First, the story. The man who has composed Quick Gun Murugan is called Sagar Desai, and why this news is coming to you like a revelation is because Fox Studios and Sony Pictures have conveniently omitted his name from the credits of the Quick Gun Murugan soundtrack, now in stores. Apparently, they forgot -- to mention the composers name on the soundtrack. Wow. ('Naughty, naughty Fox,' you can picture Quick Gun saying, wagging his pistol censoriously)
So here's the official word that hasn't made it to the CDs: Music by Sagar Desai, except Murugan Superstar by Raghu Dixit, and Lyrics by Ankur Tiwari, except Ek Tha Murugan by Shellee. Do spread the word.
The album opens with a Dialogue Mix, and for all of us fond of Channel V's iconic bovine-lovin cowboy, we're in for a Murugan fix as the exaggerated yet alarmingly realistic Southern gunslinger is back in all his corny glory. It does go on a trifle long, though.
Murugan Superstar is a ridiculously happy Raghu Dixit composition, light and frothy. It's a song that keeps it simple, and while the singing leaves some stuff to be desired, the cheerleader-style chorus is great fun.
Mind It is described as a Tamil Bhangra, and it is with this song that the album really starts sounding innovative. It's a genuine bhangra track soaked in sambhar, and things only get more interesting with Kyoon Keeda Hai Aapko, a wittily written carnatic-cool track.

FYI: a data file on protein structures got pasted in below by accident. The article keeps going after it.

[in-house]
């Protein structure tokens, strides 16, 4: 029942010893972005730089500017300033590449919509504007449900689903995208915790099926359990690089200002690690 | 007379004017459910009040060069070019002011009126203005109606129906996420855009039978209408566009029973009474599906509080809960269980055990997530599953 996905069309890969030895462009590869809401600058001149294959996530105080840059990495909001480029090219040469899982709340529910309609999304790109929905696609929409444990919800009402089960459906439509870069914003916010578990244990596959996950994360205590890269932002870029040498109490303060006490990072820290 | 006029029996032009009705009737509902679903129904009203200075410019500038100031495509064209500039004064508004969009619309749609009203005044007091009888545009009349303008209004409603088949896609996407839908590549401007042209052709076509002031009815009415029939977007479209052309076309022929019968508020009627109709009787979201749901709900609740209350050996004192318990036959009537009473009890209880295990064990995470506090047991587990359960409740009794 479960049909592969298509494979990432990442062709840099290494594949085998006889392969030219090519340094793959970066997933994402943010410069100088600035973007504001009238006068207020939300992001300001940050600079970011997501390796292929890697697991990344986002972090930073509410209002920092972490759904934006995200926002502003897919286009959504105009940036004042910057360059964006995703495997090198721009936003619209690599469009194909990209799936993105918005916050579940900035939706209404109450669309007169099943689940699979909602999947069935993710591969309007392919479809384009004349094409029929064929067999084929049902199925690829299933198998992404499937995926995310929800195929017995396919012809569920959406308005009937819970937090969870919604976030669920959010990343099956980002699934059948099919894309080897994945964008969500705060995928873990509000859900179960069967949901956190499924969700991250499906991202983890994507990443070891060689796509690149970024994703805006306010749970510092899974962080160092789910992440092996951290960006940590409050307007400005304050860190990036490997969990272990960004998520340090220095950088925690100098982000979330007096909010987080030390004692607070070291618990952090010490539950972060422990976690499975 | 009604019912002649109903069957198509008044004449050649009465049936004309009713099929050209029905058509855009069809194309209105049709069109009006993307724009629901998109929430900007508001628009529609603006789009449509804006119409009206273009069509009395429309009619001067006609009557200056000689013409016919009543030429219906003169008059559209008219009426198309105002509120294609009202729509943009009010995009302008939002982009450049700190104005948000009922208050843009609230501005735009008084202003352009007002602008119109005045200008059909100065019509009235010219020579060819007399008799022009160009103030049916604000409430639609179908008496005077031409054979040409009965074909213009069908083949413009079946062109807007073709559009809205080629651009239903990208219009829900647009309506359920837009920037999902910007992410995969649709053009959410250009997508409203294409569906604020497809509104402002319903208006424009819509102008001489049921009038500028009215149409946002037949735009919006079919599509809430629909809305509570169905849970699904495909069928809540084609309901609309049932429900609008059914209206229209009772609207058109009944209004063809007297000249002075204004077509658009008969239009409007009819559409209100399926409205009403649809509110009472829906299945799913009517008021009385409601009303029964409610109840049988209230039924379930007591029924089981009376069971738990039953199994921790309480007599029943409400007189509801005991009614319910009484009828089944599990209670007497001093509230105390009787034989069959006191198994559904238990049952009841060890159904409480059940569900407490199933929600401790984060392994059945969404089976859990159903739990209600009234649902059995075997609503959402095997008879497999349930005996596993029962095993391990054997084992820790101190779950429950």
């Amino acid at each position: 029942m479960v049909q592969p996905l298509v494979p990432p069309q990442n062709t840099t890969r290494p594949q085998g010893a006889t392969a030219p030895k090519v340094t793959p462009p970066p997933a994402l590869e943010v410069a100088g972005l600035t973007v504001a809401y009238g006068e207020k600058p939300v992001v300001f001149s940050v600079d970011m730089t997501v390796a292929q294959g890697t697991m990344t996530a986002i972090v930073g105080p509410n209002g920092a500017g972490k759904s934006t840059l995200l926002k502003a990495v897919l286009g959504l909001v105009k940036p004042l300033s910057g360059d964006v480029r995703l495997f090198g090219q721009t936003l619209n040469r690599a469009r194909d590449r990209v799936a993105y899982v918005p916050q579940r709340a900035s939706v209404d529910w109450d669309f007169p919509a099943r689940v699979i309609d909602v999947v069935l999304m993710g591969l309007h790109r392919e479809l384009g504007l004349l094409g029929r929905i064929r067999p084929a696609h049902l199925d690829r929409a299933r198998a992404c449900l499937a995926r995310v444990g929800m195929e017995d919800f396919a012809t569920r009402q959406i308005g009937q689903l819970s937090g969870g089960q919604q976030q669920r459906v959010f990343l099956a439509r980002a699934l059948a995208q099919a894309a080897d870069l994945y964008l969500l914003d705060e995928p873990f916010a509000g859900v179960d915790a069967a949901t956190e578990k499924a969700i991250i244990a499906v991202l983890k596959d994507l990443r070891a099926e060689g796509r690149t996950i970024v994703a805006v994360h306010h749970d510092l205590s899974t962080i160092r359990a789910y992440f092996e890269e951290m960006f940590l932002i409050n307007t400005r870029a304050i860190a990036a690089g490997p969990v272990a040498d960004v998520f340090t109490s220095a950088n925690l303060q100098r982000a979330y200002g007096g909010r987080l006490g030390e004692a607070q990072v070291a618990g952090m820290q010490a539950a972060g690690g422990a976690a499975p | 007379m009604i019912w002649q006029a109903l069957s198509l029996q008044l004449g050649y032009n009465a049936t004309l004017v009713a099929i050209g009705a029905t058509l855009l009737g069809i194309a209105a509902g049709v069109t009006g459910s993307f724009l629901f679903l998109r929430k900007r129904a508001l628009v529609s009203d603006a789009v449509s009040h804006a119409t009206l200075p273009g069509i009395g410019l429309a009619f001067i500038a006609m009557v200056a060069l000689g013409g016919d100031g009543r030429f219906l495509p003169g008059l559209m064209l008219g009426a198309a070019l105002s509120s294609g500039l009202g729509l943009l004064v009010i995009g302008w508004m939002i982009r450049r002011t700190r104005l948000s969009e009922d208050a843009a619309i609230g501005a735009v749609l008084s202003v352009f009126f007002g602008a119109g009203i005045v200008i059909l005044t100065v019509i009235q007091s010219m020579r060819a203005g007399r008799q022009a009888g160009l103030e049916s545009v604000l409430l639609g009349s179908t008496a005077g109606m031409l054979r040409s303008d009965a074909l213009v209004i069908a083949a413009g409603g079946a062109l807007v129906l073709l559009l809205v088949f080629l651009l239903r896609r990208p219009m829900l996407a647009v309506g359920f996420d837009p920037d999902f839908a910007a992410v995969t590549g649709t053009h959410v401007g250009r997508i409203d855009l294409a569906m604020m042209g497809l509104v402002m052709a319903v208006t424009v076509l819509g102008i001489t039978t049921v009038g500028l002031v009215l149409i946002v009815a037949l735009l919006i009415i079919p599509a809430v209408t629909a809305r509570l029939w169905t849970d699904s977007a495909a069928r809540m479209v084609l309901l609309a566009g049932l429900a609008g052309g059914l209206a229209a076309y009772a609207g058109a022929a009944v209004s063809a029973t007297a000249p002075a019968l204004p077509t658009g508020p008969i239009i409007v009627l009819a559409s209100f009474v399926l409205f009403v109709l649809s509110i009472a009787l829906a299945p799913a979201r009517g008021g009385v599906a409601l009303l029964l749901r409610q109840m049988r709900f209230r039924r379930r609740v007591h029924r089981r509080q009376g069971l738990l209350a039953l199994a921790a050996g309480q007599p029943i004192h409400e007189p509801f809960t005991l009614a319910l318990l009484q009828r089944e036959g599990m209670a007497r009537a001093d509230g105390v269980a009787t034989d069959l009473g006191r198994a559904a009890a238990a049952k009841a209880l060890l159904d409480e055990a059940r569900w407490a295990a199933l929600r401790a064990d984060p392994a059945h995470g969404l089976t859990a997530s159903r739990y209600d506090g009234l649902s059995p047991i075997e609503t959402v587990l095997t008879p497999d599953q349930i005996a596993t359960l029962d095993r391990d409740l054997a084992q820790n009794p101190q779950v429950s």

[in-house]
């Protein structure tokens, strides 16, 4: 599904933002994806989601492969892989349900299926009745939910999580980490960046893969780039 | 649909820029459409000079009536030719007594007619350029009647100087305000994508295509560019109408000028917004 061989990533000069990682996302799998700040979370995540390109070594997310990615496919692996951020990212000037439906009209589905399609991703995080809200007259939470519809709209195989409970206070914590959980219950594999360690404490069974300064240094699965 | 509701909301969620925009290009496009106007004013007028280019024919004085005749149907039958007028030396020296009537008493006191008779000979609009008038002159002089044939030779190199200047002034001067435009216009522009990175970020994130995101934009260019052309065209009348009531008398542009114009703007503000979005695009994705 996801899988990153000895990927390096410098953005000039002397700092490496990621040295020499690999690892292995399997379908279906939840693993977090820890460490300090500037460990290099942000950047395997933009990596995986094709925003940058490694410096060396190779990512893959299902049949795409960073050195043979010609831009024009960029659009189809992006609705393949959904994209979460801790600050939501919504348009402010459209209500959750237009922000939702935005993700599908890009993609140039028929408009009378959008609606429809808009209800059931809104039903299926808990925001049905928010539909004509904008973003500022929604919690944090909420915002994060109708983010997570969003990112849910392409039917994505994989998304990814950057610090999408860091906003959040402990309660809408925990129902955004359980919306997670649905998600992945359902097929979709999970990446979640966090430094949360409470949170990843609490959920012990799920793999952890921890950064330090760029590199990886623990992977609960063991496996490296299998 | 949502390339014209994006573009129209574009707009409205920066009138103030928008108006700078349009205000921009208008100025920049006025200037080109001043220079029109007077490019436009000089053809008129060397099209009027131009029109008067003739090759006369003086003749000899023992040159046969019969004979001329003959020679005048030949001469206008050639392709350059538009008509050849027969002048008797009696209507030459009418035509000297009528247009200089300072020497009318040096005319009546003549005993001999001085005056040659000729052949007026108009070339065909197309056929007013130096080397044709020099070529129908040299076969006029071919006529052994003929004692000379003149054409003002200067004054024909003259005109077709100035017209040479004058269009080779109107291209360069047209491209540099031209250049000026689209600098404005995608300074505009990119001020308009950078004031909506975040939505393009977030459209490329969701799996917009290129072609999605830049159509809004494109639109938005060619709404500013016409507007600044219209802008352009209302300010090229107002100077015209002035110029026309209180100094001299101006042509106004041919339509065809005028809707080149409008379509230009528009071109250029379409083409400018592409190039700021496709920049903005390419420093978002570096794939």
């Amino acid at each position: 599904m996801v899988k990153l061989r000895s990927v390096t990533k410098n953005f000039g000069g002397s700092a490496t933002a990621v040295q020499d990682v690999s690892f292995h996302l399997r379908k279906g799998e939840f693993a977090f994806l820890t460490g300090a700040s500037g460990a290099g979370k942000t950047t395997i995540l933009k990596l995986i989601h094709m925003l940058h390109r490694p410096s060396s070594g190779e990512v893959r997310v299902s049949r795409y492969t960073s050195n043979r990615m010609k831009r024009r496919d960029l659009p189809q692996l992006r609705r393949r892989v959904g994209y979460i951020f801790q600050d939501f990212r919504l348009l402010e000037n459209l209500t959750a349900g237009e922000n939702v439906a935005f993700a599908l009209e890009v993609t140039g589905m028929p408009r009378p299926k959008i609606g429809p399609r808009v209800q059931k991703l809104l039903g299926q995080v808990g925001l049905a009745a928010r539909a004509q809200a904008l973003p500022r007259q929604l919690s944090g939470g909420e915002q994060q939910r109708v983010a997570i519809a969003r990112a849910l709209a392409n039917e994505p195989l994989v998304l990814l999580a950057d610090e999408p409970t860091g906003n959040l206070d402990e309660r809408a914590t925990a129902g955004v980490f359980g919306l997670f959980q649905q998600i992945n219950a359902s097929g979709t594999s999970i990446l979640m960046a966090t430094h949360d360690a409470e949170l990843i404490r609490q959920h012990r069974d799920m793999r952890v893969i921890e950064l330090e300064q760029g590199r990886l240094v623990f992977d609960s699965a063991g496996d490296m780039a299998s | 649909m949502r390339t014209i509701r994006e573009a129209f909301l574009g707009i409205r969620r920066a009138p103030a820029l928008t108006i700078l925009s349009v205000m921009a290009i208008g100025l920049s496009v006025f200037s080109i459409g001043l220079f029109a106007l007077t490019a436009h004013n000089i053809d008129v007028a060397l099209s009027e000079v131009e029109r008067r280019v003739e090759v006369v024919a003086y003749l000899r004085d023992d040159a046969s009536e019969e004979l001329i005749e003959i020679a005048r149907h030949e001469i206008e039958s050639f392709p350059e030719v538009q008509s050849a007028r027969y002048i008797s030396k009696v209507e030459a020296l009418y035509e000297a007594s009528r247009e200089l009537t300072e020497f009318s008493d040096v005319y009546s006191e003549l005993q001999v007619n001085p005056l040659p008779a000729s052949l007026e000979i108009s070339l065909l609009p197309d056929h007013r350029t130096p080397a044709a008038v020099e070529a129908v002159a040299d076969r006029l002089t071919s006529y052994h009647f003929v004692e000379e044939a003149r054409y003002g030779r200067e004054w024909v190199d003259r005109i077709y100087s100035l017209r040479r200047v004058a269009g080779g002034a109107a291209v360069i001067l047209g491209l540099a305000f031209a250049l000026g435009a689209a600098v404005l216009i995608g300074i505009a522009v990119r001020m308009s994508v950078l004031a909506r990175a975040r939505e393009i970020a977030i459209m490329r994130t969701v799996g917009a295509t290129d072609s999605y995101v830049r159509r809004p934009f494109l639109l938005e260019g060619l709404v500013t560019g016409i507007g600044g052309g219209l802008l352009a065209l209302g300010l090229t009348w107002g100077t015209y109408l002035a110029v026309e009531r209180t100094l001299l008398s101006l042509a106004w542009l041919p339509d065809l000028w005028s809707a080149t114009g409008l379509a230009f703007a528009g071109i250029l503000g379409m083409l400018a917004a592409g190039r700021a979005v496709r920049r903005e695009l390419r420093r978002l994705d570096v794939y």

The sombrero is next doffed towards the legendary Ennio Morricone [ Images ], the man who composed the greatest Western themes in history. This one's a bonafide theme song, a lovely track somewhat let down by its lyric -- but this is trueblue Western stuff, while familiar in spirit to legendary themes of yore, and deserves a hand.
Chat Mangni Lover starts off interestingly, a retro ballad that eventually sounds too predictable to be much fun -- but its 'little flower' chorus can sure make for great backdrop to fun visuals. Kuchi Kuchi Twist is breezy and more of the same, sambhar poured over standard songtypes, but things really shine with the spoofy yet sexy Mera Naam Mango Dolly, a breathy cabaret number that can hold its own against the best of 'em. Oh, and this is the one where the lyrics really are a blast.
Space Goddess is the Chat Mangni remix, outstripping the original for sure, after which comes the Mind It remix, a significantly annoying take on an originally good song. Another Chat Mangni remix is called Aunties On The Dance Floor, and it sounds like a perfect track to stumble drunkenly around to. Ragamuffin Mix pleasantly reworks Kuchi Kuchi Twist, but the need for these four remixes is most debatable.
All in all, this is a pretty amusing album, one that stays impressively true to its cheesy-spoofy theme. Some of the songs outstay their welcome and end up sounding like pleasant ad jingles -- fun but not memorable on first-listen -- but when this soundtrack hits its target, its all bullseye. Great fun.